Expenditure Arising Out of the War.

Part of Supplementary Vote of Credit, 1941. – in the House of Commons on 16th December 1941.

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Photo of Dr William Thomas Dr William Thomas , Southampton

I should like to say a few words arising out of the Chancellor's reference to National Savings. He was careful to explain that he was not merely referring to small savings but that there are considerable savings made, for instance, by insurance companies. He expressed himself on the whole—or that is the impression he gave me—as pretty satisfied that. National Savings were going on just as they should and that, as they gathered force, they would probably go a long way to fill up the gap that we all have in mind. But I am not so sure. I do not believe that National Savings are as great as is imagined when you take certain factors into consideration. Even before the National Savings Movement national savings were considerable. Have they risen at the rate that they should when we consider the general expansion of employment? This has increased enormously. Have National Savings gone up pro rata? Also wages are constantly rising and have increased enormously. Not only are there more people employed, but a great many are getting extra wages. Is the Chancellor extracting sufficient of these in National Savings? Are National Savings growing pro rata with the increased wages? I am not so sure about it.

There is also a lack of outlets for investment. Before the war people had considerable scope. There were building societies and that kind of thing, but I do not believe that building societies are taking people's money to-day to any extent. Is the Chancellor extracting the money that would have been invested in building societies and so on, for his own use? I very much doubt whether he is extracting as much as he should. I doubt very much whether people are making greater savings in the direction of insurance policies than before the war. I think they are probably less. People are not able to spend so much to-day on their food and clothes as they used to on account of rationing. Is the Chancellor getting in sufficient in that direction? He referred rightly to the fact of limitation of goods available, indeed regarding a limitation of goods and increased purchasing power as inevitable during a great war.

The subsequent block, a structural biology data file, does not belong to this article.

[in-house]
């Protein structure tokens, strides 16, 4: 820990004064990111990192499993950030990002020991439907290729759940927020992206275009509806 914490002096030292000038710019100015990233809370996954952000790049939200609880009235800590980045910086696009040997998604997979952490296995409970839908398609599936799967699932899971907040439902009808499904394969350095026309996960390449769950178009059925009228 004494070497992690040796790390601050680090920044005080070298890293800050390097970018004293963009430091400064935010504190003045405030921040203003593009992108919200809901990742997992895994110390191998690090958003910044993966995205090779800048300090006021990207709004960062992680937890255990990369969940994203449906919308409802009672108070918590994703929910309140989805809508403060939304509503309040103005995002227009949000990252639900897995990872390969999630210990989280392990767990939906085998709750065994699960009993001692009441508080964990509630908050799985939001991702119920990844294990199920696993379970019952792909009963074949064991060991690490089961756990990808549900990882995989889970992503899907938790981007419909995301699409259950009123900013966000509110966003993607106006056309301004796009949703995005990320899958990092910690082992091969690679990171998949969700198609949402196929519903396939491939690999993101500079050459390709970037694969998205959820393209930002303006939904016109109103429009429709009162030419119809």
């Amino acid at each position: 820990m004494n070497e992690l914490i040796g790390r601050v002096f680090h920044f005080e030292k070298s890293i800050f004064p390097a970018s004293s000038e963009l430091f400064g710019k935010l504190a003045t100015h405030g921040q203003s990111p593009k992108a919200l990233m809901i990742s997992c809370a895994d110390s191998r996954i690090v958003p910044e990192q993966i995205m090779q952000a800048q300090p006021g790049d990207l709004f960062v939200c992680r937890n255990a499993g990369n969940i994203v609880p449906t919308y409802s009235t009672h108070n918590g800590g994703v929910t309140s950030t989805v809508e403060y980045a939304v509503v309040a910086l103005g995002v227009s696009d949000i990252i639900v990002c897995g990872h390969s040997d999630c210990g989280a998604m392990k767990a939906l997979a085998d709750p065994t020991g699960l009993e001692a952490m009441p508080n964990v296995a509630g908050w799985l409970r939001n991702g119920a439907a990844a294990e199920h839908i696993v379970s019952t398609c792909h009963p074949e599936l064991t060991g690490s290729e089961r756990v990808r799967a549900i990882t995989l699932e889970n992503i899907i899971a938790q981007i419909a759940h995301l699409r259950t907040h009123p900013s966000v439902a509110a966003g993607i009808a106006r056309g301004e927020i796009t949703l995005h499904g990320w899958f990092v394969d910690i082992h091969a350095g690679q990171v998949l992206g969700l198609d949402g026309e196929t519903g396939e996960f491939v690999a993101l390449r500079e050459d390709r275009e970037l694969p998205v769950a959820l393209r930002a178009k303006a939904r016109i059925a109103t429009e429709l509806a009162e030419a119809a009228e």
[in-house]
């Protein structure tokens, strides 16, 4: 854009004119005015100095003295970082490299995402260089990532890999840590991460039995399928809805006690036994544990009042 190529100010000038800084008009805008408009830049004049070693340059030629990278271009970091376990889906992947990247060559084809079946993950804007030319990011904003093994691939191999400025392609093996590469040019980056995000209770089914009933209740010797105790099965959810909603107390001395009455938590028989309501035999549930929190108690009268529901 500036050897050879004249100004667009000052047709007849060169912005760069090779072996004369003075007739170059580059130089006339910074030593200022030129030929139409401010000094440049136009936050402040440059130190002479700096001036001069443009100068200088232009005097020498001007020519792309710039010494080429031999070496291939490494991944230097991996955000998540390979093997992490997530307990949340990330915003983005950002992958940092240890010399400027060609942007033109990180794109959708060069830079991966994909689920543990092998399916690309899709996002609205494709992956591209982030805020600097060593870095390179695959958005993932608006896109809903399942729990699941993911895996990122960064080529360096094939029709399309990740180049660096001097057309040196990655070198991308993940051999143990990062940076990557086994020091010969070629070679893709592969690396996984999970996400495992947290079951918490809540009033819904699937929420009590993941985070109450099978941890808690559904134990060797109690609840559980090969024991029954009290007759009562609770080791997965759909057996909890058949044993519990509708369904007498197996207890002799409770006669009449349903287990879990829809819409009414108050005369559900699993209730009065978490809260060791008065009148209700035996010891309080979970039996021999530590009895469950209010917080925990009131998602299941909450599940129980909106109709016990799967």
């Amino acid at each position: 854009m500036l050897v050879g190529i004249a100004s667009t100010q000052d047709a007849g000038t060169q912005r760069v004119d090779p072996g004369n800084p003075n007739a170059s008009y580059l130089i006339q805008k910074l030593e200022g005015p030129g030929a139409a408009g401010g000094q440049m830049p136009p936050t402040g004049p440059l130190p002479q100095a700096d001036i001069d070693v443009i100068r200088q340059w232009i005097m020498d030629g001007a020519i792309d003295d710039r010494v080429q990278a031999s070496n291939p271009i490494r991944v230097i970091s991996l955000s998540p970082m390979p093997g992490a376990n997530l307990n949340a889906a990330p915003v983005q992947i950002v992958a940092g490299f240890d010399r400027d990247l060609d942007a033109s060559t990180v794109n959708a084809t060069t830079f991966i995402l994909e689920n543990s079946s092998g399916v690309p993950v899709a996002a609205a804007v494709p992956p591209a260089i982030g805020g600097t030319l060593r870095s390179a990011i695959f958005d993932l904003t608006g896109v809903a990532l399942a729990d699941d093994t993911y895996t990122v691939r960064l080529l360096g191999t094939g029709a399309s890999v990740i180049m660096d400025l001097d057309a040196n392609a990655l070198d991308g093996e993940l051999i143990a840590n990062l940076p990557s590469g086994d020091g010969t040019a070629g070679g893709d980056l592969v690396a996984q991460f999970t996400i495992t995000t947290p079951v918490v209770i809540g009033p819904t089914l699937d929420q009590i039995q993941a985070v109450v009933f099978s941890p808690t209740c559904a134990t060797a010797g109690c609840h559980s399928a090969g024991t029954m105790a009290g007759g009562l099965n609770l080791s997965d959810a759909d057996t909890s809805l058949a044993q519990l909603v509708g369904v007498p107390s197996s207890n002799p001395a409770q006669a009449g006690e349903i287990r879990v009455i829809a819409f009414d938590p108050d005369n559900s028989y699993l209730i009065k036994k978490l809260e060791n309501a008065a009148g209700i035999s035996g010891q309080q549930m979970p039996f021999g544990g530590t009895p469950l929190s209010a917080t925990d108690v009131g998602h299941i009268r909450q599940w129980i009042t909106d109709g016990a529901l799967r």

Although the right hon. Gentleman deplored the fact that people had too much purchasing power, there are increases of wages going on almost weekly. I stated in a supplementary question the other day that the bodies which get these increased wages are those belonging to powerful interests, and they are able to get more of the limited quantity of goods available. But there are also large numbers of people who cannot save at all, who are on the existence line and no more. They have no one whatever to look after their interests and they cannot come in and get hold of more of these very limited goods. It is high time that these matters were considered with greater severity and sternness. The Government has to consider whether some sort of wage policy could not be hammered out which would help to stabilise the conditions we are going through. It would present enormous difficulties, but I think it should be borne in mind. These are just points that occurred to me while the Chancellor was speaking. I am sure we all wish him well in the great difficulties that lie ahead.